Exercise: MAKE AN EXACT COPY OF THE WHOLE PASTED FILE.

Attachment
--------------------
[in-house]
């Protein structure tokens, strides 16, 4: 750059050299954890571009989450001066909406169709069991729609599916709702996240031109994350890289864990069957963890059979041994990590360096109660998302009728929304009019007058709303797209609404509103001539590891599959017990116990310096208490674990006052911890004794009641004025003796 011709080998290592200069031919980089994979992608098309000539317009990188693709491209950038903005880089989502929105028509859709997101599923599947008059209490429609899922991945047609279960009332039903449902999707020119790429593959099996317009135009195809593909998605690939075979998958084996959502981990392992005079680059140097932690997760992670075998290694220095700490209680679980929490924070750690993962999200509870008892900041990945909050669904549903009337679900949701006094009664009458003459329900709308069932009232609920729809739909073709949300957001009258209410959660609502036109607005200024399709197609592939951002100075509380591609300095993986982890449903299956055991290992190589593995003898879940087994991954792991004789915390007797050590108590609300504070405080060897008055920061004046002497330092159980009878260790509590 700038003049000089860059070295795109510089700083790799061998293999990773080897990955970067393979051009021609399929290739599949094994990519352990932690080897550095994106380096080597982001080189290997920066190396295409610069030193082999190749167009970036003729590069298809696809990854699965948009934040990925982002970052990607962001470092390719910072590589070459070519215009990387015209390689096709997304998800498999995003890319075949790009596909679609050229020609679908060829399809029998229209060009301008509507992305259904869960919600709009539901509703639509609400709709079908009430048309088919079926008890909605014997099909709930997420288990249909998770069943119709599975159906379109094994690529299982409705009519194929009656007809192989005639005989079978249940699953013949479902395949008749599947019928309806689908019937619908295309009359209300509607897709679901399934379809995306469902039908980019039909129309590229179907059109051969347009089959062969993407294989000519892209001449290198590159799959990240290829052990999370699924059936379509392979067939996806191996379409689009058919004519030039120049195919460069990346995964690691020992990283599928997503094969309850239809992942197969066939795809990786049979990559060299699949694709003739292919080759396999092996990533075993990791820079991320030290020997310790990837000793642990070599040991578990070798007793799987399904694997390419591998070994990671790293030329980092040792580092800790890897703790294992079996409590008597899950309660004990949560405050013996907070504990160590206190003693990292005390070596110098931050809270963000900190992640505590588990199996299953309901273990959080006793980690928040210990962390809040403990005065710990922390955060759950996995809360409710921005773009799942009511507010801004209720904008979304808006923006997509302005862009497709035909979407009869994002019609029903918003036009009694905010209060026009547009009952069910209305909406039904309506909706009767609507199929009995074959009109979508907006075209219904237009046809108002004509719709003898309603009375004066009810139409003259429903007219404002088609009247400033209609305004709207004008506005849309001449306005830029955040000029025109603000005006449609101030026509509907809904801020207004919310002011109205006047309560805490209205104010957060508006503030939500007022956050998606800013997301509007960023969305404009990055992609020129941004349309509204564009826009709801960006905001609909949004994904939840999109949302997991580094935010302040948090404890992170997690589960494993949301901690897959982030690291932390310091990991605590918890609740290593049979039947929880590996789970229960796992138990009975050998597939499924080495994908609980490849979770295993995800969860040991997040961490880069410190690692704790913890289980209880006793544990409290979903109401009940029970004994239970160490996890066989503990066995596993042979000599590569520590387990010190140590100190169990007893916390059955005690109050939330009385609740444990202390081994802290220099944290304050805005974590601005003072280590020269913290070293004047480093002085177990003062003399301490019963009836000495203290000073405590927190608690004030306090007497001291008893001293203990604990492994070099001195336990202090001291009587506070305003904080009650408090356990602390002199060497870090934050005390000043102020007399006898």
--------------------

[in-house]
């Protein structure tokens, strides 16, 4: 750059050299954890571009989450001066909406169709069991729609599916709702996240031109994350890289864990069957963890059979041994990590360096109660998302009728929304009019007058709303797209609404509103001539590891599959017990116990310096208490674990006052911890004794009641004025003796 011709080998290592200069031919980089994979992608098309000539317009990188693709491209950038903005880089989502929105028509859709997101599923599947008059209490429609899922991945047609279960009332039903449902999707020119790429593959099996317009135009195809593909998605690939075979998958084996959502981990392992005079680059140097932690997760992670075998290694220095700490209680679980929490924070750690993962999200509870008892900041990945909050669904549903009337679900949701006094009664009458003459329900709308069932009232609920729809739909073709949300957001009258209410959660609502036109607005200024399709197609592939951002100075509380591609300095993986982890449903299956055991290992190589593995003898879940087994991954792991004789915390007797050590108590609300504070405080060897008055920061004046002497330092159980009878260790509590 700038003049000089860059070295795109510089700083790799061998293999990773080897990955970067393979051009021609399929290739599949094994990519352990932690080897550095994106380096080597982001080189290997920066190396295409610069030193082999190749167009970036003729590069298809696809990854699965948009934040990925982002970052990607962001470092390719910072590589070459070519215009990387015209390689096709997304998800498999995003890319075949790009596909679609050229020609679908060829399809029998229209060009301008509507992305259904869960919600709009539901509703639509609400709709079908009430048309088919079926008890909605014997099909709930997420288990249909998770069943119709599975159906379109094994690529299982409705009519194929009656007809192989005639005989079978249940699953013949479902395949008749599947019928309806689908019937619908295309009359209300509607897709679901399934379809995306469902039908980019039909129309590229179907059109051969347009089959062969993407294989000519892209001449290198590159799959990240290829052990999370699924059936379509392979067939996806191996379409689009058919004519030039120049195919460069990346995964690691020992990283599928997503094969309850239809992942197969066939795809990786049979990559060299699949694709003739292919080759396999092996990533075993990791820079991320030290020997310790990837000793642990070599040991578990070798007793799987399904694997390419591998070994990671790293030329980092040792580092800790890897703790294992079996409590008597899950309660004990949560405050013996907070504990160590206190003693990292005390070596110098931050809270963000900190992640505590588990199996299953309901273990959080006793980690928040210990962390809040403990005065710990922390955060759950996995809360409710921005773009799942009511507010801004209720904008979304808006923006997509302005862009497709035909979407009869994002019609029903918003036009009694905010209060026009547009009952069910209305909406039904309506909706009767609507199929009995074959009109979508907006075209219904237009046809108002004509719709003898309603009375004066009810139409003259429903007219404002088609009247400033209609305004709207004008506005849309001449306005830029955040000029025109603000005006449609101030026509509907809904801020207004919310002011109205006047309560805490209205104010957060508006503030939500007022956050998606800013997301509007960023969305404009990055992609020129941004349309509204564009826009709801960006905001609909949004994904939840999109949302997991580094935010302040948090404890992170997690589960494993949301901690897959982030690291932390310091990991605590918890609740290593049979039947929880590996789970229960796992138990009975050998597939499924080495994908609980490849979770295993995800969860040991997040961490880069410190690692704790913890289980209880006793544990409290979903109401009940029970004994239970160490996890066989503990066995596993042979000599590569520590387990010190140590100190169990007893916390059955005690109050939330009385609740444990202390081994802290220099944290304050805005974590601005003072280590020269913290070293004047480093002085177990003062003399301490019963009836000495203290000073405590927190608690004030306090007497001291008893001293203990604990492994070099001195336990202090001291009587506070305003904080009650408090356990602390002199060497870090934050005390000043102020007399006898």